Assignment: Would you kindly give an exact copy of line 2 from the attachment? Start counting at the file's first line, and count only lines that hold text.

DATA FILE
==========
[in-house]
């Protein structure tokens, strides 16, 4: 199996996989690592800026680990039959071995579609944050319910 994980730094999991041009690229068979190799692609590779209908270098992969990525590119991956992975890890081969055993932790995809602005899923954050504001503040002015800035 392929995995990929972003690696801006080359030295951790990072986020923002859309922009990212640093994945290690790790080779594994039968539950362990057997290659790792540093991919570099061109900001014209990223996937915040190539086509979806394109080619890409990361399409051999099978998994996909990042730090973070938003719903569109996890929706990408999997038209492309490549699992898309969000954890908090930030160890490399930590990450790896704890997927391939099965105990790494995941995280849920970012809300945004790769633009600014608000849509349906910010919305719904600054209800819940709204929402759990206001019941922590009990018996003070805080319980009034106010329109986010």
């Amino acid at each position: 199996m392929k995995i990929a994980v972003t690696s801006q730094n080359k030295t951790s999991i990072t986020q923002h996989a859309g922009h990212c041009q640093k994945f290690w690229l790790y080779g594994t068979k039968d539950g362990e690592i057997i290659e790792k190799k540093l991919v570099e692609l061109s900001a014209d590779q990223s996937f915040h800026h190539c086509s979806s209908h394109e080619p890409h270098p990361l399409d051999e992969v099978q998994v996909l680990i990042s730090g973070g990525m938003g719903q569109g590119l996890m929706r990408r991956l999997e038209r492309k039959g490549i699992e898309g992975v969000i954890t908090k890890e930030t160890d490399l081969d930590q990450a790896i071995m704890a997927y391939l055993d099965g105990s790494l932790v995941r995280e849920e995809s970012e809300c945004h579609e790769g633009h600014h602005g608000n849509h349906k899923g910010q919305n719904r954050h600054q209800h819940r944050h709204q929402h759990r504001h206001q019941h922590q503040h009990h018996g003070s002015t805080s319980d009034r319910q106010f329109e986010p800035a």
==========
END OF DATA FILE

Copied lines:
């Protein structure tokens, strides 16, 4: 199996996989690592800026680990039959071995579609944050319910 994980730094999991041009690229068979190799692609590779209908270098992969990525590119991956992975890890081969055993932790995809602005899923954050504001503040002015800035 392929995995990929972003690696801006080359030295951790990072986020923002859309922009990212640093994945290690790790080779594994039968539950362990057997290659790792540093991919570099061109900001014209990223996937915040190539086509979806394109080619890409990361399409051999099978998994996909990042730090973070938003719903569109996890929706990408999997038209492309490549699992898309969000954890908090930030160890490399930590990450790896704890997927391939099965105990790494995941995280849920970012809300945004790769633009600014608000849509349906910010919305719904600054209800819940709204929402759990206001019941922590009990018996003070805080319980009034106010329109986010």